Each weekday, our college hoops experts discuss the biggest issues, trends and themes in the college basketball world.
1. Does Louisville have the type of defense required to stop Denzel Valentine and Michigan State?
Andy Katz: Of course. Louisville can pressure Michigan State and has the experience with Damion Lee and Trey Lewis. But the Spartans are at home and Breslin Center will help this team recover quickly from a long trip home from California and three games in four days.
Dana O'Neil: I think the Cardinals can be disruptive enough to upset the rhythm of Valentine -- and thereby Michigan State. The key is to deny him the ball as much as possible because, as he's shown time and time again, he's as lethal passing as he is shooting. That's going to take a committee more than one man.
C.L. Brown: I'm not sure Louisville has a single defender who could play lock-down defense on Valentine. But the Cardinals have a number of players -- paging Damion Lee and Jaylen Johnson -- to throw at him. Expect to see sprinkles of their matchup zone too for a different look. Last season in the Spartans' Elite Eight win against the Cardinals, Valentine had 15 points, seven rebounds and six assists. Louisville will make him work hard to reach those numbers again.
2. Which one characteristic or player has fueled Syracuse's surprising start?
Katz: Shooting. The Orange are a much better perimeter shooting team than anyone projected. Jim Boeheim said if the Orange make shots they could be pretty good. Well, they made shots and they won the Battle 4 Atlantis. The experience of Michael Gbinije and Trevor Cooney, and the development of Tyler Lydon, make the Orange the surprise team of the first month of the season.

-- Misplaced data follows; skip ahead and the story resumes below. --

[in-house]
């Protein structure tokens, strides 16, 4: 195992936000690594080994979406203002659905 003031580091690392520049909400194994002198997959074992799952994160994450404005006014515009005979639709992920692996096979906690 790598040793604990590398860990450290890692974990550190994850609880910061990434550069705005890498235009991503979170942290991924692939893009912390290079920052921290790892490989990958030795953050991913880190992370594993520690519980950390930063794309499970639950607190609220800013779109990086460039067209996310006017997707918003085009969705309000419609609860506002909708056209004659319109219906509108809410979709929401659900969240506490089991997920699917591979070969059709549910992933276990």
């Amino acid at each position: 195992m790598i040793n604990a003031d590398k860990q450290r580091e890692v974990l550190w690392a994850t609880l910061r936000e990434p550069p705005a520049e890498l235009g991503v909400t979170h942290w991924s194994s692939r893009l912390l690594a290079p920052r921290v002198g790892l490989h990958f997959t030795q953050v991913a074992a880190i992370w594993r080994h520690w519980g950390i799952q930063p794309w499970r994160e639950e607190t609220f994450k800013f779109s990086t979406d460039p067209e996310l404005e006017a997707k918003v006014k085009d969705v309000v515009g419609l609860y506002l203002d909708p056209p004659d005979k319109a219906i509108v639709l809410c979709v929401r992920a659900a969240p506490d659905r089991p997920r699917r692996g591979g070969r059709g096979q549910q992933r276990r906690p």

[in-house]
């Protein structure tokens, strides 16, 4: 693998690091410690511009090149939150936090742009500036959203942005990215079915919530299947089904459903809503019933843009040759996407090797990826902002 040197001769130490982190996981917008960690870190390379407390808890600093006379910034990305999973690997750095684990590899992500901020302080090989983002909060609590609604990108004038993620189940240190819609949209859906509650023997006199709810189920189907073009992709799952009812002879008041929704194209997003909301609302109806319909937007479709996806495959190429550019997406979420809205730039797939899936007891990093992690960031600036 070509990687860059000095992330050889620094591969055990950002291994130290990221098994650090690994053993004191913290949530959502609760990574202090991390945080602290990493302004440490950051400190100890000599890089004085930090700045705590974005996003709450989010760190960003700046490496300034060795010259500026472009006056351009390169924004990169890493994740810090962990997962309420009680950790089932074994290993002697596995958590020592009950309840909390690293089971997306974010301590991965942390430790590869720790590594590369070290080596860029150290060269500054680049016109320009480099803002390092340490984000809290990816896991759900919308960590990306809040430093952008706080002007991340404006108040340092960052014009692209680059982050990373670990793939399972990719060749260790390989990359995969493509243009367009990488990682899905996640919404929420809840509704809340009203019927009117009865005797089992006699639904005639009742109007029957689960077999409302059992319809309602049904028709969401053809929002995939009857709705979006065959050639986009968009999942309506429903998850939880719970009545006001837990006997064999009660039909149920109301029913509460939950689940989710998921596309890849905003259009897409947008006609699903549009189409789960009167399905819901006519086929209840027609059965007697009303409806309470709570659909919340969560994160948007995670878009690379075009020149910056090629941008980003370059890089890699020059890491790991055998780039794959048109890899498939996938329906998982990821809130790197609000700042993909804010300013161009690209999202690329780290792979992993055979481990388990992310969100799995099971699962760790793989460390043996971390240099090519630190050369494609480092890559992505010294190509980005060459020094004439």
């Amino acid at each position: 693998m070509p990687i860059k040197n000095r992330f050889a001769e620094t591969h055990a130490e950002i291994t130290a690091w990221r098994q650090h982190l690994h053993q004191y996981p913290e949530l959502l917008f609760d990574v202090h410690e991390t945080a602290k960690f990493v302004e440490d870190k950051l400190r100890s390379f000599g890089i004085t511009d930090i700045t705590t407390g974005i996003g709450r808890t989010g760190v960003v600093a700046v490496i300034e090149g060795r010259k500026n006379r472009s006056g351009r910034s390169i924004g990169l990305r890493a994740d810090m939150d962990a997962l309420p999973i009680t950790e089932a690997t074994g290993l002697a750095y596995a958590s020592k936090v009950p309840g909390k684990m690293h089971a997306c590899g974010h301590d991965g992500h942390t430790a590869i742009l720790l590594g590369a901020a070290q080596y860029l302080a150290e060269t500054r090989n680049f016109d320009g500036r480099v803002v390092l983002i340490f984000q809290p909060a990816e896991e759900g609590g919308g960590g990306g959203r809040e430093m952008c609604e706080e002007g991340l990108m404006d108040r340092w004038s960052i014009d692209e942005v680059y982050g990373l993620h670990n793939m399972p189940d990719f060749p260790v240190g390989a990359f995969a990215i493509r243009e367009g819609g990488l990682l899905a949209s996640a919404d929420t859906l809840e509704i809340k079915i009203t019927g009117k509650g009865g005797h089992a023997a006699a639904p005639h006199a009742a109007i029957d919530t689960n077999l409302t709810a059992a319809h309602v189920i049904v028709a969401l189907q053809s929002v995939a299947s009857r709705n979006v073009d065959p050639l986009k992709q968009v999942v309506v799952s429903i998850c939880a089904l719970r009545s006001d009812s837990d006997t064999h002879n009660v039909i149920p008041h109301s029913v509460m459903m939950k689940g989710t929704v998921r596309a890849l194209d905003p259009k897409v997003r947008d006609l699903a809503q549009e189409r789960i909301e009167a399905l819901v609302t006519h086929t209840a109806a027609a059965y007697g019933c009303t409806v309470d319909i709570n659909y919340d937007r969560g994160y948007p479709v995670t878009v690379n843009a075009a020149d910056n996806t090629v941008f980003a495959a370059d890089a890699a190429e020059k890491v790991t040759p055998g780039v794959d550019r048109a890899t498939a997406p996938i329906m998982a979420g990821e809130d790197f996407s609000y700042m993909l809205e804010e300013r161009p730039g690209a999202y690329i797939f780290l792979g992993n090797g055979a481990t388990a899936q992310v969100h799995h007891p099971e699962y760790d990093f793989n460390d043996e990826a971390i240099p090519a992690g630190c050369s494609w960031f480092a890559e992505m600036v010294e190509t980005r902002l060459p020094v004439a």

O'Neil: Good shooting is the difference. A season ago, the Orange relied solely on Trevor Cooney to make an outside shot, or to make any shot consistently for that matter. This season, Syracuse is shooting 41 percent from the arc (up from 30 a season ago) and spreading the wealth among Cooney, Michael Gbinje, Malachi Richardson and Tyler Lydon. When you have that many weapons, you're a much more difficult team to defend.
Brown: Having added freshmen who can score, like Tyler Lydon and Malachi Richardson, helps, but the Orange would not be off to a great start if not for the improved play of Michael Gbinije. The senior guard has only played less than 35 minutes in a game once this season. He's brought stability to the point guard position, but it hasn't hindered his scoring. He leads the Orange with 19.7 points per game.
3. A pair of top-10 offenses meet at Cameron Indoor. Does Indiana have enough firepower to topple Duke at home?
Katz: Sure. But the Hoosiers have to defend. Both teams have had defensive deficiencies at times this season. This game has the potential to be played in the 80's. But Duke likely wins.
O'Neil: The Hoosiers can score. No one is arguing that. Can they defend? That's the million-dollar question. Duke not only has guards who can drive and dish, but the Blue Devils have more than serviceable frontcourt players in Amile Jefferson and Marshall Plumlee, who will expose Indiana's biggest weakness. If Indiana can't stop Duke from scoring, it can't win a track meet.
Brown: IU has the firepower to topple anybody. It all comes back to how well -- or if at all -- the Hoosiers can stop teams. They haven't shown the defensive fortitude to stop a team like Duke that has plenty of perimeter players who all like to drive.